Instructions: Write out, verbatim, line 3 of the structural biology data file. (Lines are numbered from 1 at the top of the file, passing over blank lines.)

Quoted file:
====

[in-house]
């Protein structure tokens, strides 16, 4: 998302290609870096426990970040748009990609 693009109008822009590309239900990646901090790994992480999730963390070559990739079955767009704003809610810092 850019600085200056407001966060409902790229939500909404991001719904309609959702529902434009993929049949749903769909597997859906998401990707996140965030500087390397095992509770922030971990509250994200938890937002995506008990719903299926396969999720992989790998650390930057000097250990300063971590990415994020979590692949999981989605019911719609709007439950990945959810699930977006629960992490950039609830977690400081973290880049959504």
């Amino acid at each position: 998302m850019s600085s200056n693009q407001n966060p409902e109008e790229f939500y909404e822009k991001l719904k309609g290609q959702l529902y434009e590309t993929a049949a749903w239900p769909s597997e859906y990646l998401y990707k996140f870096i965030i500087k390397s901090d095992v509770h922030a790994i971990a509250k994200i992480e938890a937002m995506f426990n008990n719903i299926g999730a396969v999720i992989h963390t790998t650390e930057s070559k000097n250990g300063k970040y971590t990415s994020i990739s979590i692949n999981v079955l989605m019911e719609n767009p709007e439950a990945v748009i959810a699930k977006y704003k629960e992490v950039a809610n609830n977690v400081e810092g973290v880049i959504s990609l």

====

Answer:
């Amino acid at each position: 998302m850019s600085s200056n693009q407001n966060p409902e109008e790229f939500y909404e822009k991001l719904k309609g290609q959702l529902y434009e590309t993929a049949a749903w239900p769909s597997e859906y990646l998401y990707k996140f870096i965030i500087k390397s901090d095992v509770h922030a790994i971990a509250k994200i992480e938890a937002m995506f426990n008990n719903i299926g999730a396969v999720i992989h963390t790998t650390e930057s070559k000097n250990g300063k970040y971590t990415s994020i990739s979590i692949n999981v079955l989605m019911e719609n767009p709007e439950a990945v748009i959810a699930k977006y704003k629960e992490v950039a809610n609830n977690v400081e810092g973290v880049i959504s990609l």